NATO highlights the energy security issue as an absolute priority for stability. A report entitled “Energy security: a critical concern for Allies and Partners” identifies the national energy security, while underlining Russia’s continued effort to use Energy as a tool for its foreign policy, and in the case of Ukraine, as pointed out, as a “hybrid war tool”.
In this context, NATO, in order to maximise its effectiveness and improve its action, is in contact and co-operates with the relevant bodies the International Energy Agency (IEA) and the Directorate-General for Energy of the European Commission.
“The illegal annexation of the Crimea by Russia – as it is mentioned – and the stifling pressure on Ukraine, with the increase in, for example, the price of gas” was the reason for NATO to link “Energy and the hybrid war”.
In order to address such phenomena and to implement a preventive policy, NATO is now expected to attach more weight to the energy sector, inter alia to protect energy infrastructures from cyber attacks, with particular emphasis on education.
The report in each case concludes that “there is need for more regular consultations among allies for energy security”.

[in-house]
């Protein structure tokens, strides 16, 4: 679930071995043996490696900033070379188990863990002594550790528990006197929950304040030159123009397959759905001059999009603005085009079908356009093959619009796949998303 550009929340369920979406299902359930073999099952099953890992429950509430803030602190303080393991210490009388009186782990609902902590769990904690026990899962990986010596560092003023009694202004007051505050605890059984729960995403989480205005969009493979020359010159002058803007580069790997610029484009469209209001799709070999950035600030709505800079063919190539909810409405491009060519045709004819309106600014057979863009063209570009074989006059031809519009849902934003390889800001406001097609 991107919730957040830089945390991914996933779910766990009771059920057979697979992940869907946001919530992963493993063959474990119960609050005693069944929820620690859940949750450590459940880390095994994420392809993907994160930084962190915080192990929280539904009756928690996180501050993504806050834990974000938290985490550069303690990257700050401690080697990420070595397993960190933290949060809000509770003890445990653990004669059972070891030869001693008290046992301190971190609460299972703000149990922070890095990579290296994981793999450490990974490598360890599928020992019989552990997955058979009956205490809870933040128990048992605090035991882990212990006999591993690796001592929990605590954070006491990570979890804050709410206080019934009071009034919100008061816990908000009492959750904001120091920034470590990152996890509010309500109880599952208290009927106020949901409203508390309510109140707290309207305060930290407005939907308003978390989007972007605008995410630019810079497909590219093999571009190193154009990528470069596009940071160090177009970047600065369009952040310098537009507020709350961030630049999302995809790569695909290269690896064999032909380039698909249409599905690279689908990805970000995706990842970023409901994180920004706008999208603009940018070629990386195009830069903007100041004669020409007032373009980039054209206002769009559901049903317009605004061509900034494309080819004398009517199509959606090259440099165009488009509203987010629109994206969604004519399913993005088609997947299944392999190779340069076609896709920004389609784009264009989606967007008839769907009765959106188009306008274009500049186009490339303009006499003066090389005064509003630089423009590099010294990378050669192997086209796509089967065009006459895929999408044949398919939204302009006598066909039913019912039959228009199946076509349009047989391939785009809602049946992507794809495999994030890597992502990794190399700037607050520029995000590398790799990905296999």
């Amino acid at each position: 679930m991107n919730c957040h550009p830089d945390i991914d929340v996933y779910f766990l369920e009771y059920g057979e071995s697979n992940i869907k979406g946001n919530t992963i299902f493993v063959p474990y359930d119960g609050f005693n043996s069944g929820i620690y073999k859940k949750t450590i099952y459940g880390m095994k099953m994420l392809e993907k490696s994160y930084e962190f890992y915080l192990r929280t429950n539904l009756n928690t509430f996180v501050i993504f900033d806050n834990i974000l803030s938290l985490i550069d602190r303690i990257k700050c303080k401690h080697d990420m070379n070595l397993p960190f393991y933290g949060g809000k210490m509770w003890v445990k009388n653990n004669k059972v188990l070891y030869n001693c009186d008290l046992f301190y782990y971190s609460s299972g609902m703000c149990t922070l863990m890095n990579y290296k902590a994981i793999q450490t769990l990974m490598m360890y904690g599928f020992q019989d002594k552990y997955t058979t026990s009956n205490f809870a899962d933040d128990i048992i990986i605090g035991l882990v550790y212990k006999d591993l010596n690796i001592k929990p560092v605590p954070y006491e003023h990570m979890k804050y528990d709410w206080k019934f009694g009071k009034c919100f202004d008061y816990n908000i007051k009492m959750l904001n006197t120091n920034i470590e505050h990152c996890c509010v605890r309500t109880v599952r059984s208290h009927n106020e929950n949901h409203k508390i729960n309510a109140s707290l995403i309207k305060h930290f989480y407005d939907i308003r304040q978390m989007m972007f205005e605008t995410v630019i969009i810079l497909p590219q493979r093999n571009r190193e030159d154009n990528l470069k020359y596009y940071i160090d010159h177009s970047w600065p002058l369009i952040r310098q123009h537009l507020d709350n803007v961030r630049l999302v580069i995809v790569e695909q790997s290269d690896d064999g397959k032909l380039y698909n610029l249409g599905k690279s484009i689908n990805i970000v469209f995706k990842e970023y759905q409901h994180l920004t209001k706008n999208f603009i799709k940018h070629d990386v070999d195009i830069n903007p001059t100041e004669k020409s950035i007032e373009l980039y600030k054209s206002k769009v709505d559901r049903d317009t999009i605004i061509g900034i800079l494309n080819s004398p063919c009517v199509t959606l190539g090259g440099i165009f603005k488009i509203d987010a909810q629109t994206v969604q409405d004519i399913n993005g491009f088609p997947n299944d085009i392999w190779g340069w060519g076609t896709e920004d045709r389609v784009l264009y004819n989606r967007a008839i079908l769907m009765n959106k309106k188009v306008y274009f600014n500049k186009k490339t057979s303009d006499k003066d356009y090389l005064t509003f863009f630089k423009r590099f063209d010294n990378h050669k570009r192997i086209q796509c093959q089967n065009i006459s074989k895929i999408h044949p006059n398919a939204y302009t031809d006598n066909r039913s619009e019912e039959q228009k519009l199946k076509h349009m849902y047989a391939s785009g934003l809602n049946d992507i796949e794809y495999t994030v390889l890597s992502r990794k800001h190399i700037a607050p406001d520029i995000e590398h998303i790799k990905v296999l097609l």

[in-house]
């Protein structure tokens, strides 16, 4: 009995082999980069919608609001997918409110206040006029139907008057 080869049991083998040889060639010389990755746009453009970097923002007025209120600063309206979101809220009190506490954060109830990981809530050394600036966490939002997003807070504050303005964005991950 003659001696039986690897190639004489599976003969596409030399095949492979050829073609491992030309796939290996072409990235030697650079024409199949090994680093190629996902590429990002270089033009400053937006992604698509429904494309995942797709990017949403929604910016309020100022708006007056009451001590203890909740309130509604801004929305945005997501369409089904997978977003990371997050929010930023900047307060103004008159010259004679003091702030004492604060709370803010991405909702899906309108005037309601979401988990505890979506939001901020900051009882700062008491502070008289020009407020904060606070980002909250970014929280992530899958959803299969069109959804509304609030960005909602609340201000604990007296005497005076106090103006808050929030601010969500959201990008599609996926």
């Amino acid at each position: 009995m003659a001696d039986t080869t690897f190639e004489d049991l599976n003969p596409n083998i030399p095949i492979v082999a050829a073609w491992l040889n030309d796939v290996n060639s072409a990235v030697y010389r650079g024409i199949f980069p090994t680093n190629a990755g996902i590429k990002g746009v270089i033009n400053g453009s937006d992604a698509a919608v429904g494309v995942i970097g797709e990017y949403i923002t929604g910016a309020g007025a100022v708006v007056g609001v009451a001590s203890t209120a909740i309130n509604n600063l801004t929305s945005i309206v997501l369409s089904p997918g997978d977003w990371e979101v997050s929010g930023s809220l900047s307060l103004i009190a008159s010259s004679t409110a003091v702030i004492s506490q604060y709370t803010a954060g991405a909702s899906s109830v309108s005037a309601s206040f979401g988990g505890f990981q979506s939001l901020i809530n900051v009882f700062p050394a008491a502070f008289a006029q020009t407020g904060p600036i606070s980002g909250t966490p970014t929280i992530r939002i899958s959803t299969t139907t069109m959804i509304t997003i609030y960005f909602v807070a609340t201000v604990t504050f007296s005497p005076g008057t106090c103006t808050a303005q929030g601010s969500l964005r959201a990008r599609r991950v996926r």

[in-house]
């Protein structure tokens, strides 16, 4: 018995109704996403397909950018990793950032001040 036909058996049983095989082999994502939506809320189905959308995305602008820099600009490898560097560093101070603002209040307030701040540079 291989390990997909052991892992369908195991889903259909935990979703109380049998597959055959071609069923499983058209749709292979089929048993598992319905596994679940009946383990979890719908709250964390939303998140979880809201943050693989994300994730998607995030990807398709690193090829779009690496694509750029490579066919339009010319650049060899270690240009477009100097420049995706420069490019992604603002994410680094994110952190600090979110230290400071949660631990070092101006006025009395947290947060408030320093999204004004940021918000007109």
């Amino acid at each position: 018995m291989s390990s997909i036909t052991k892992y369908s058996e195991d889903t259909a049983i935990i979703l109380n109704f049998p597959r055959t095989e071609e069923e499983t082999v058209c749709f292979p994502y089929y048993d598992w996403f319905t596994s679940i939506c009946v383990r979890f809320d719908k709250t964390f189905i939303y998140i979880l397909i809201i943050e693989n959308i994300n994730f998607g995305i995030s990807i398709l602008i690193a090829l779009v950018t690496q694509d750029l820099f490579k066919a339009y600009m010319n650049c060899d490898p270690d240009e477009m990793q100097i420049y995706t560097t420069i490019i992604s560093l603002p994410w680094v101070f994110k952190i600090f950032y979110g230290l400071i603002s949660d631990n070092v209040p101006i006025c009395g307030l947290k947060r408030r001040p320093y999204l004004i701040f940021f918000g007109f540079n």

“It is important” – as noted – “to ensure that members of the Alliance are not vulnerable and can not be manipulated as it poses a threat”.
The report concludes that, given Russia’s intention to use Energy to threaten Ukraine, it seems that the members of the Alliance, the majority of which rely on Russian oil and gas, have much to discuss…
In the meantime, after Brussels, Kiev and Warsaw, Francis R. Fannon, Assistant Secretary of the State Department’s Office of Energy Resources, visited Athens.
In the context of his visit to the Greek capital, he described EU’s dependence on Russian gas as a “strategic weakness”, underlining the importance of diversifying energy sources.
“Russia should not be allowed to use its leading position in the energy market to achieve its geopolitical goals,” said the U.S. official, adding that if the Nord Stream II pipeline is to be completed, the important steps taken by Europe in the direction of energy security will be undermined.
The Nord Stream II and Turkish Stream pipelines, he said, are Russia’s “hybrid tools” to strengthen its policy of influence but also to incite disagreements among Alliance members.
The States’ goal, as he made known, is for each country to have more choices, as was the case with Lithuania, where Gazprom’s pricing policy changed.
“We expect Europe to continue to import Russian gas, but the question is to what extent the options available will be diversified to ensure not only reliable flow but also free, non-coercive negotiation of the terms,” said Francis R. Fannon…. / IBNA